Shoulder pain is a common issue, especially among athletes and older individuals. Oftentimes, shoulder pain occurs after a sudden injury. However, it can also develop without an obvious cause.
There are several possible reasons for shoulder pain without an injury. Six of the most common include:
Bone spurs are bony over growths that develop on the joints, such as the shoulders. Injuries, degenerative joint conditions, and wear and tear can all contribute to bone spurs in the shoulder.
Unless bone spurs push on nerve endings or expand, they may not cause symptoms. However, bone spurs can cause shoulder pain, inflammation, and/or numbness.
Arthritis involves joint inflammation. There are many types of arthritis that can lead to shoulder pain, the most common of which include:
Osteoarthritis is a degenerative joint condition that occurs when the cartilage in the affected joint(s) breaks down over time.
- Rheumatoid arthritis
Rheumatoid arthritis is an autoimmune condition that occurs when the immune system attacks healthy tissue, including joint tissue, leading to pain and inflammation.
Bursae are small sacs that are filled with fluid and prevent friction in your joints. Shoulder bursitis develops if the bursae in the shoulder become inflamed, leading to shoulder pain.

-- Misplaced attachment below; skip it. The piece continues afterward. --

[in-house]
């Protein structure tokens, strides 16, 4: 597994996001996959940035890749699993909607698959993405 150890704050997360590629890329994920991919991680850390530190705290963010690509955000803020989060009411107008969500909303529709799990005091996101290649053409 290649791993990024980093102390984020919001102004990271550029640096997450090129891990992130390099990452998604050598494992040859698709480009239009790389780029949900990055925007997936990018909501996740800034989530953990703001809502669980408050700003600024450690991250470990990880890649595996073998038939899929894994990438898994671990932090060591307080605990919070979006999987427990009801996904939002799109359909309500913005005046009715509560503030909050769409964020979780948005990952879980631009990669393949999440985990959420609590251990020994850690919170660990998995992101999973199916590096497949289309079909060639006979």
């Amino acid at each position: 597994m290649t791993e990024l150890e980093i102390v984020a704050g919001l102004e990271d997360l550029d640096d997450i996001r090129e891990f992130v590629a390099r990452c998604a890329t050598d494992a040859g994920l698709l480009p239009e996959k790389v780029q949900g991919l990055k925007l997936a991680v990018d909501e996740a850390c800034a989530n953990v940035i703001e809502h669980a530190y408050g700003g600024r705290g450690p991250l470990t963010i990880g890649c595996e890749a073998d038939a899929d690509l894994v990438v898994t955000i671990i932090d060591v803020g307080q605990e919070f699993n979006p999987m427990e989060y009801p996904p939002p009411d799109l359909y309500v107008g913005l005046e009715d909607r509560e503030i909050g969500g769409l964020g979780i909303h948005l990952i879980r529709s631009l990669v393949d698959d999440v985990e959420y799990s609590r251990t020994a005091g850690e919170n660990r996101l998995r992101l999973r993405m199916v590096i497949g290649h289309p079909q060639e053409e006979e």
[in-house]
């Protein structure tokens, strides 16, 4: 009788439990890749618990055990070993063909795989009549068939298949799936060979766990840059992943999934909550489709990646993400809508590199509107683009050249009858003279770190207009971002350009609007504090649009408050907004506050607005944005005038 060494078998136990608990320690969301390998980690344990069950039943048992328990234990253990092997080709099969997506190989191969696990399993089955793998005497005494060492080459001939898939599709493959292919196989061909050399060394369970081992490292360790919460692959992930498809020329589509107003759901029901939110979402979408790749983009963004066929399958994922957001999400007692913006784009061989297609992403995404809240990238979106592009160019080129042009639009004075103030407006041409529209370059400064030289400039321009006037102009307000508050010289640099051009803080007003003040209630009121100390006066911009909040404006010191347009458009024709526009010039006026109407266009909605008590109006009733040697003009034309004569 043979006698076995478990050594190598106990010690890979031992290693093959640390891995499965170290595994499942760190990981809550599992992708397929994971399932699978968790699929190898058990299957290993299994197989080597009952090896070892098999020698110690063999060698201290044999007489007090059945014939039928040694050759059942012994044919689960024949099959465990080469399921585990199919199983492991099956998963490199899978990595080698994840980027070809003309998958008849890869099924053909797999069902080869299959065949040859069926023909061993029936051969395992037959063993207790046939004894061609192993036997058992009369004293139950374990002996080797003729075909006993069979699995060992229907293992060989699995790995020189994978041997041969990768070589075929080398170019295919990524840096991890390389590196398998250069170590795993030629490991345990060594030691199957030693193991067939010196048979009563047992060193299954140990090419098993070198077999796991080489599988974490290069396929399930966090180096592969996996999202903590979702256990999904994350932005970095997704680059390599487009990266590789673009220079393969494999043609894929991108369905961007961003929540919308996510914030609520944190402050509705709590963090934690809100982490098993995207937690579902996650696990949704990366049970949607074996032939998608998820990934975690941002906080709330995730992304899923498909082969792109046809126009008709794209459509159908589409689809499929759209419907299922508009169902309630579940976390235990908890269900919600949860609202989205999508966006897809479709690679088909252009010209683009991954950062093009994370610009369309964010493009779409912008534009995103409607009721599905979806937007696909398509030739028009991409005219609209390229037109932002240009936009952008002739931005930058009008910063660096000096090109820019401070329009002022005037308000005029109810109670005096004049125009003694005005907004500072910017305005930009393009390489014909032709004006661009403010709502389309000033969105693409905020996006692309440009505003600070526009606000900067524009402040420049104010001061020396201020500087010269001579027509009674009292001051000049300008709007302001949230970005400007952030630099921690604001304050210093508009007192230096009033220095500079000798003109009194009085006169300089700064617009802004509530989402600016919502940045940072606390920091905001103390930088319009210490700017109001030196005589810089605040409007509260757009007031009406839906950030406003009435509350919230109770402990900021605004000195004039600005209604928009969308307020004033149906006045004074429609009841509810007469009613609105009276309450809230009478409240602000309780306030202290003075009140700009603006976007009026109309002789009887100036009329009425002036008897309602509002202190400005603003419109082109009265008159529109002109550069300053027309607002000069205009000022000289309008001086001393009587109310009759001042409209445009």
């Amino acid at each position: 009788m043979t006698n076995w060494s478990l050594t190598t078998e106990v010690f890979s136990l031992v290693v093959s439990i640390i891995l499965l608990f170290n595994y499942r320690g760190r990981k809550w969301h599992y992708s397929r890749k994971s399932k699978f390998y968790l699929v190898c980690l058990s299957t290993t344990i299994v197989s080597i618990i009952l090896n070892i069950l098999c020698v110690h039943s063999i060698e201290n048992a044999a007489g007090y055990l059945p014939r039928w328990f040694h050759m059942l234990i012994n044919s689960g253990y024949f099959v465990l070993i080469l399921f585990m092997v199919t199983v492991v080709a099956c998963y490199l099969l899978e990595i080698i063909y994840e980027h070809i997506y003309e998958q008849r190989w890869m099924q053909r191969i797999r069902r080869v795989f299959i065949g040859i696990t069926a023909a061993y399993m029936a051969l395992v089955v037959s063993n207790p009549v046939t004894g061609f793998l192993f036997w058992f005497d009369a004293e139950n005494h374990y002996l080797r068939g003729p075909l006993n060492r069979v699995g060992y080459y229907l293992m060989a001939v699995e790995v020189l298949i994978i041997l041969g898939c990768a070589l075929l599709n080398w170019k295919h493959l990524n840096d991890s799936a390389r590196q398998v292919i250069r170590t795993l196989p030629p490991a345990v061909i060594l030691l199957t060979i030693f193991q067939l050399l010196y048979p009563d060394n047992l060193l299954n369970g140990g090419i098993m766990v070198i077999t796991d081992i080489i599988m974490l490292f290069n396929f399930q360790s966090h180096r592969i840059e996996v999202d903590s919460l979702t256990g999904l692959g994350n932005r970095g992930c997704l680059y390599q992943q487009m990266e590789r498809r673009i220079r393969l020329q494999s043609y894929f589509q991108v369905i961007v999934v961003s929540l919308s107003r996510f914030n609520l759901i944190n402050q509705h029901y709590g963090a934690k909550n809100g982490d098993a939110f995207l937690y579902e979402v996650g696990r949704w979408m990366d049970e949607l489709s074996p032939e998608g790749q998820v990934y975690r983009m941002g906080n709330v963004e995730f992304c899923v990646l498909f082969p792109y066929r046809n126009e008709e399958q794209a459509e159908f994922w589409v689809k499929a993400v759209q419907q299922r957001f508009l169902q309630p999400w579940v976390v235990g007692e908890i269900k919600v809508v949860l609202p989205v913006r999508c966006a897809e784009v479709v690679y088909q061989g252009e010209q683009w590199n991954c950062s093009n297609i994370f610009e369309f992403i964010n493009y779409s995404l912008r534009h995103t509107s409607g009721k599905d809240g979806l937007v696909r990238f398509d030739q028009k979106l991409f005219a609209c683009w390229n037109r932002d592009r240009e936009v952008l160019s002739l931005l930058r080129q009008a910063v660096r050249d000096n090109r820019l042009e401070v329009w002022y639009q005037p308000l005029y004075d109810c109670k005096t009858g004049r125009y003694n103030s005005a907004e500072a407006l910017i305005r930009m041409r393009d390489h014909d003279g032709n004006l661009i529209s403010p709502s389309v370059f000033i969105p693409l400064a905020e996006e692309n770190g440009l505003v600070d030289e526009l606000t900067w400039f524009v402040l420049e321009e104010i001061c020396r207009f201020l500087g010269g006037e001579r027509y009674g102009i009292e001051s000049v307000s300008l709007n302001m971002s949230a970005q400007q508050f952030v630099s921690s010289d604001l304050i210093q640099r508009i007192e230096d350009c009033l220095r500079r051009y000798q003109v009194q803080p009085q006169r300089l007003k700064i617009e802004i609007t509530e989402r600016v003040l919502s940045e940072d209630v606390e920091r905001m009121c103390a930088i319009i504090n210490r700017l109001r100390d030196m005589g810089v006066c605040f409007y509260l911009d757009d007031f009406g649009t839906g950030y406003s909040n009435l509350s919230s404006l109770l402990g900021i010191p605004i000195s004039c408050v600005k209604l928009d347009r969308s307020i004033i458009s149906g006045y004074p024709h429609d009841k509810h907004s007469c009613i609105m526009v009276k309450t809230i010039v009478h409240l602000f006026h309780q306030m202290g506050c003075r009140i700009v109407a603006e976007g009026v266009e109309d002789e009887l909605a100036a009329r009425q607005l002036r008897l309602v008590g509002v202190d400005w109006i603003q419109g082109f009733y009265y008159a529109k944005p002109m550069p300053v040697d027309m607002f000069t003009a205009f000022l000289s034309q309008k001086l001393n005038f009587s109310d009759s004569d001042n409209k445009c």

Frozen shoulder is a condition that occurs when the capsule encasing the shoulder tissues becomes thicker and tighter. This typically causes pain, stiffness, and reduced mobility in the shoulder joint.
Poor Shoulder Posture and Mechanics
Poor posture can alter the position of the shoulder blade, the position of the arm as it moves, and the amount of space that the shoulder has to move. Over time, poor posture can strain the shoulder joint, potentially leading to pain and discomfort.
Torn Rotator Cuff
A torn rotator cuff can occur as an acute injury or as the result of repeated overuse. This injury develops when the muscles and tendons that stabilize the shoulder tear away from the bone, leading to pain and reduced mobility in the shoulder.